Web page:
Companies tackle mess a corpse can leave behind
by Staci Giordullo
What happens to those who die alone — and no one notices? Welcome to the business of biohazard remediation. Originally limited to crime and trauma scene cleaning, the industry's scope has grown to include decontamination of homes soiled by human waste, tissue and body fluids, and other toxins associated with a decomposing body.
Ronald Gospodarski, owner of Bio-Recovery Corp. in New York City, started his business in 1988 after spending years as a paramedic and realizing no company was offering these types of services.
"No one is prepared for this type of thing," he says. "I come in and solve the problem."
According to Gospodarski, approximately 75 percent of his business is cleaning up after decompositions.
"I get calls from family, police, landlords — a lot of times it's the property manager," he says.
Stacie Salerno of Bradford, Pa., recently hired Gospodarski to clean her brother's apartment after he was stabbed to death, reportedly by a stranger police believe he likely met online. "I never knew this kind of company even existed," Salerno says. "But they took care of everything. You never would know there was a murder in that apartment."
Like many other industries, the prerequisites to be a bio-recovery technician vary greatly by state. The federal Occupational Safety and Health Administration requires proper training in order to handle blood-borne pathogens. In addition, companies should hold the proper permits for biohazard waste disposal as well as general liability and pollution liability insurance.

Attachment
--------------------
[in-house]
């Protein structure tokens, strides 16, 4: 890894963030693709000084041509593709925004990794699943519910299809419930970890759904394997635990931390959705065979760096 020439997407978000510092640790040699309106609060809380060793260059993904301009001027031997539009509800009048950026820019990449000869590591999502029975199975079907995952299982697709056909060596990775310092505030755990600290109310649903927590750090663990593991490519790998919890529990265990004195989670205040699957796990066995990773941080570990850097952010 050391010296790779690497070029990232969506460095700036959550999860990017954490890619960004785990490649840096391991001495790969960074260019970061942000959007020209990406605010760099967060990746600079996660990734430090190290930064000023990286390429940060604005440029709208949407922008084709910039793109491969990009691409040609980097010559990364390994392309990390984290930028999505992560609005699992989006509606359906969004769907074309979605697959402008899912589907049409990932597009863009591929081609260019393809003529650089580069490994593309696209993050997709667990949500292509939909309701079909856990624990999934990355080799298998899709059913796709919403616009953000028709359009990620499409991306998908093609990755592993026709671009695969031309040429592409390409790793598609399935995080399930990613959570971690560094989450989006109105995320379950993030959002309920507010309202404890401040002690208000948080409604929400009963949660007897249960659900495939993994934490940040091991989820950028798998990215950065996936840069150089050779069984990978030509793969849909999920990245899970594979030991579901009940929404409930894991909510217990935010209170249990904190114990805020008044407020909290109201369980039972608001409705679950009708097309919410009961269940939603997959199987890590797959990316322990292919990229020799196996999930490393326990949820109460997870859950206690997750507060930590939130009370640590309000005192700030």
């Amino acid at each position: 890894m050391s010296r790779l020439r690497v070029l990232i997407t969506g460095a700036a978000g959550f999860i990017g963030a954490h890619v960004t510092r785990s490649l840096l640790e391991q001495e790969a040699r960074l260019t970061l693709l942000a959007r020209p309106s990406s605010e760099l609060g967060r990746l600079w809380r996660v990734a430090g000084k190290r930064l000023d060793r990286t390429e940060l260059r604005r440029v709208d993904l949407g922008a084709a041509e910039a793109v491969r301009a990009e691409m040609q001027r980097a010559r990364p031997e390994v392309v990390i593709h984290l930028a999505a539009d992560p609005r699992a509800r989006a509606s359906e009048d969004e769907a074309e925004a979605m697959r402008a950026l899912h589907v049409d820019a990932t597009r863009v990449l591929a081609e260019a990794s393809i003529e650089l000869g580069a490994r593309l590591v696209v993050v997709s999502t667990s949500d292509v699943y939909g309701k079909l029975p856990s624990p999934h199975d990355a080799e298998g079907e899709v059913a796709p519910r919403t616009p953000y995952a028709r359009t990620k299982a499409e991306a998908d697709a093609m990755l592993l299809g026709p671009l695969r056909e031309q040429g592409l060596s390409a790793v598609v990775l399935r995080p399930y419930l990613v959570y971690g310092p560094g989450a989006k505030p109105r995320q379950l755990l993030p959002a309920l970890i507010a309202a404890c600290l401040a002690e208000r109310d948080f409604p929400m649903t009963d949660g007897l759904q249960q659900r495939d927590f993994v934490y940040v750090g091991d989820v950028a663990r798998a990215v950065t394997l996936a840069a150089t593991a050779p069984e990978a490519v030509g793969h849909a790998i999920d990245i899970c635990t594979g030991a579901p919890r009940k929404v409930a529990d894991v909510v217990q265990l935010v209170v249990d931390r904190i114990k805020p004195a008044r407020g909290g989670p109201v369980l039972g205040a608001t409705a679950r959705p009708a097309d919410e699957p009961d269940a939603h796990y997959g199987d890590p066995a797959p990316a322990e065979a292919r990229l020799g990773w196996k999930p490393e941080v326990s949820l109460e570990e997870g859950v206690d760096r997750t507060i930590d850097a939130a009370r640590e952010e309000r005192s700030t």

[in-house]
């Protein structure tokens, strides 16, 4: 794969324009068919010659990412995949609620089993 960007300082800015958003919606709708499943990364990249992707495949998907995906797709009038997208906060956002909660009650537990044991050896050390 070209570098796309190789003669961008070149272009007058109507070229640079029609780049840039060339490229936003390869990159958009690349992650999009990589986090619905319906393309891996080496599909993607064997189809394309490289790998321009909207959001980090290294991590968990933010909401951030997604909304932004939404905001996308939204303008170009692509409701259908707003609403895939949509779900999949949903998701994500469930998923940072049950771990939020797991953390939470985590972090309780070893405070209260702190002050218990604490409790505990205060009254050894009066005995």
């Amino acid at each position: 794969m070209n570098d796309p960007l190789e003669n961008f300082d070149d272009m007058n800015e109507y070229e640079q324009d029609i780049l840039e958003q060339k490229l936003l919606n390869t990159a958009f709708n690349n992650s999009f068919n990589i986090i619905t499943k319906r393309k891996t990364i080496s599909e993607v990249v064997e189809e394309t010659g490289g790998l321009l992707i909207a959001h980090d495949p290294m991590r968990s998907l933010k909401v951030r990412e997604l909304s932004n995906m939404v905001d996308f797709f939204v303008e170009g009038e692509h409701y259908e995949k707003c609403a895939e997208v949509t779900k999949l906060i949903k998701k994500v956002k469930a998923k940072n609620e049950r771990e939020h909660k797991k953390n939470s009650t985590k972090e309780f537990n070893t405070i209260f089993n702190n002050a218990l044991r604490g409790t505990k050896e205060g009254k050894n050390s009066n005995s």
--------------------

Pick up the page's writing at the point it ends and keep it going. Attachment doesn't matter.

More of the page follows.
Dale Cillian, president of the American Bio-Recovery Association, says the lack of a nationwide standard is unnerving because there are companies that grossly overcharge customers and don't thoroughly clean or properly dispose of the waste.
"Some of these companies will rob people blind," Cillian says. "They're hurting families at the worst time of their lives." Gospodarski, who's certified with the ABRA, agrees and says his average job costs between $1,500 and $3,500. "Customers need to do their due diligence before hiring a company like mine," he says.
Industry experts recommend verifying companies with ABRA — which has 80 members — Angie's List and the BBB.
While a coroner typically removes the body before the biohazard remediation team arrives, there are a number of threats left behind — many of which go unnoticed by the untrained eye.
"We see marks of contamination affected during the removal of the body such as fluid from the body bag touching walls and furniture," says John DiGulio, co-founder of USA Decon in Houston. "Light switches and door handles are usually left unclean."
Hiring a professional to clean up such a mess can lift an emotional burden from grieving family members. "There aren't many jobs in which you can provide unimaginable relief for someone," DiGulio says.